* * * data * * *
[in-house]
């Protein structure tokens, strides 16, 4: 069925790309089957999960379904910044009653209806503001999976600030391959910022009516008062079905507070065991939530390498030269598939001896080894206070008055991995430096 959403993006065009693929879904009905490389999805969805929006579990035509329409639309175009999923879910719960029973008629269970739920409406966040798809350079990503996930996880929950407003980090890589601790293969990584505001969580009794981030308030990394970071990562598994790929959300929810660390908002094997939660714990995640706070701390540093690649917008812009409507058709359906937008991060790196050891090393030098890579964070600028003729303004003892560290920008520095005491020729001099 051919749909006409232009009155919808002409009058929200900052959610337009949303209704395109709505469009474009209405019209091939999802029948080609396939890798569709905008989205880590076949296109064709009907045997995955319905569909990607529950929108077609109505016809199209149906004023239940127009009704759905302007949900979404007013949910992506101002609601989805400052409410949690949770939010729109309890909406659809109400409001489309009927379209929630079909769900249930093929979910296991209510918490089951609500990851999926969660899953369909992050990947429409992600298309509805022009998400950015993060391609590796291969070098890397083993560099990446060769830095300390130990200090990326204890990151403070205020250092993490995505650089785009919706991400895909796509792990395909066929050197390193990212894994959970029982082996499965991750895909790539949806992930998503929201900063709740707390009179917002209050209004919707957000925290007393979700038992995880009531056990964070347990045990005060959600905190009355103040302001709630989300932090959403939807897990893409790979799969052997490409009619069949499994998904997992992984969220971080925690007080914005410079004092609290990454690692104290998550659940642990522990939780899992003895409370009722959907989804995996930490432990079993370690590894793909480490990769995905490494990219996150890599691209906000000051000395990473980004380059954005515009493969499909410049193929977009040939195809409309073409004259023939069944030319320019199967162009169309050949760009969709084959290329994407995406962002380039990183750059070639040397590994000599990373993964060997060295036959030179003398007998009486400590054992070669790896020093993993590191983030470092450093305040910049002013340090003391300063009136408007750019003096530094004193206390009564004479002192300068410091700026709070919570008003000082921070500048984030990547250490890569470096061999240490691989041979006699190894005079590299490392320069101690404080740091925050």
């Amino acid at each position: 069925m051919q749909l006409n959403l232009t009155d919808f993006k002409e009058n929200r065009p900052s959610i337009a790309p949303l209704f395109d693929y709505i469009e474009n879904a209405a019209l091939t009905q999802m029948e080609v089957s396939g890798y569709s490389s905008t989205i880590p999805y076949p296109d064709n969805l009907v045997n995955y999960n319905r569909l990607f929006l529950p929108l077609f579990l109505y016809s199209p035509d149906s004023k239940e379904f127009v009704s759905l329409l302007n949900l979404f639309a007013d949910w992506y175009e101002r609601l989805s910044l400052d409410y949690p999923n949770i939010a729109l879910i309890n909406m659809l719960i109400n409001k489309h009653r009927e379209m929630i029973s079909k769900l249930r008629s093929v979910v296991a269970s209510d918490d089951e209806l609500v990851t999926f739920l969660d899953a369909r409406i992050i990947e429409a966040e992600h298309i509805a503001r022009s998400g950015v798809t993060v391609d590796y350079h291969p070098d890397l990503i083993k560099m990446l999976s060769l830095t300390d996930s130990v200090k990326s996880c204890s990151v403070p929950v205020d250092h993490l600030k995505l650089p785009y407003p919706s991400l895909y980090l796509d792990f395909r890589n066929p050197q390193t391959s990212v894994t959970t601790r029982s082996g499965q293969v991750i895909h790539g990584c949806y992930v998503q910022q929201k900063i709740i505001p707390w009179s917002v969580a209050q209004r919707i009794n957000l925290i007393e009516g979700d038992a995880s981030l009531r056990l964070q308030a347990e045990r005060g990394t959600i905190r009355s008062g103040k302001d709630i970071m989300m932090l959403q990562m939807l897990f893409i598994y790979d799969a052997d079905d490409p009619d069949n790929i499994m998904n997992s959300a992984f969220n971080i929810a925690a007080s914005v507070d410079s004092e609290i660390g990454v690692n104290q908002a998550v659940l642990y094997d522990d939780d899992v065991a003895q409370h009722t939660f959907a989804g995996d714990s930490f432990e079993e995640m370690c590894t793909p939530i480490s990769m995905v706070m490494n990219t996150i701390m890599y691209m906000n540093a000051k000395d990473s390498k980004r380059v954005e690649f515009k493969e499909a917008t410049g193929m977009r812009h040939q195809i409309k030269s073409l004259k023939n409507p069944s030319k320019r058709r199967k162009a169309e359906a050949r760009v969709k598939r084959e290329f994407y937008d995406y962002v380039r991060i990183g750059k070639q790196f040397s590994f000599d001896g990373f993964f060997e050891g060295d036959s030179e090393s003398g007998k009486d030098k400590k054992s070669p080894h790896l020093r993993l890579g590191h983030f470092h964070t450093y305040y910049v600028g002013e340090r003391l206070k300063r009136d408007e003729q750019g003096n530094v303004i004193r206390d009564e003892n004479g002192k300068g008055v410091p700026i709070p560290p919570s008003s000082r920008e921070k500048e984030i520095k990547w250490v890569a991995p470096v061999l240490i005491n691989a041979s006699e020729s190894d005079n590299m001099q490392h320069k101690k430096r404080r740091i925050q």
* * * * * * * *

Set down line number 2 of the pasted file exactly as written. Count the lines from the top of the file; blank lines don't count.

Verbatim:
């Protein structure tokens, strides 16, 4: 069925790309089957999960379904910044009653209806503001999976600030391959910022009516008062079905507070065991939530390498030269598939001896080894206070008055991995430096 959403993006065009693929879904009905490389999805969805929006579990035509329409639309175009999923879910719960029973008629269970739920409406966040798809350079990503996930996880929950407003980090890589601790293969990584505001969580009794981030308030990394970071990562598994790929959300929810660390908002094997939660714990995640706070701390540093690649917008812009409507058709359906937008991060790196050891090393030098890579964070600028003729303004003892560290920008520095005491020729001099 051919749909006409232009009155919808002409009058929200900052959610337009949303209704395109709505469009474009209405019209091939999802029948080609396939890798569709905008989205880590076949296109064709009907045997995955319905569909990607529950929108077609109505016809199209149906004023239940127009009704759905302007949900979404007013949910992506101002609601989805400052409410949690949770939010729109309890909406659809109400409001489309009927379209929630079909769900249930093929979910296991209510918490089951609500990851999926969660899953369909992050990947429409992600298309509805022009998400950015993060391609590796291969070098890397083993560099990446060769830095300390130990200090990326204890990151403070205020250092993490995505650089785009919706991400895909796509792990395909066929050197390193990212894994959970029982082996499965991750895909790539949806992930998503929201900063709740707390009179917002209050209004919707957000925290007393979700038992995880009531056990964070347990045990005060959600905190009355103040302001709630989300932090959403939807897990893409790979799969052997490409009619069949499994998904997992992984969220971080925690007080914005410079004092609290990454690692104290998550659940642990522990939780899992003895409370009722959907989804995996930490432990079993370690590894793909480490990769995905490494990219996150890599691209906000000051000395990473980004380059954005515009493969499909410049193929977009040939195809409309073409004259023939069944030319320019199967162009169309050949760009969709084959290329994407995406962002380039990183750059070639040397590994000599990373993964060997060295036959030179003398007998009486400590054992070669790896020093993993590191983030470092450093305040910049002013340090003391300063009136408007750019003096530094004193206390009564004479002192300068410091700026709070919570008003000082921070500048984030990547250490890569470096061999240490691989041979006699190894005079590299490392320069101690404080740091925050």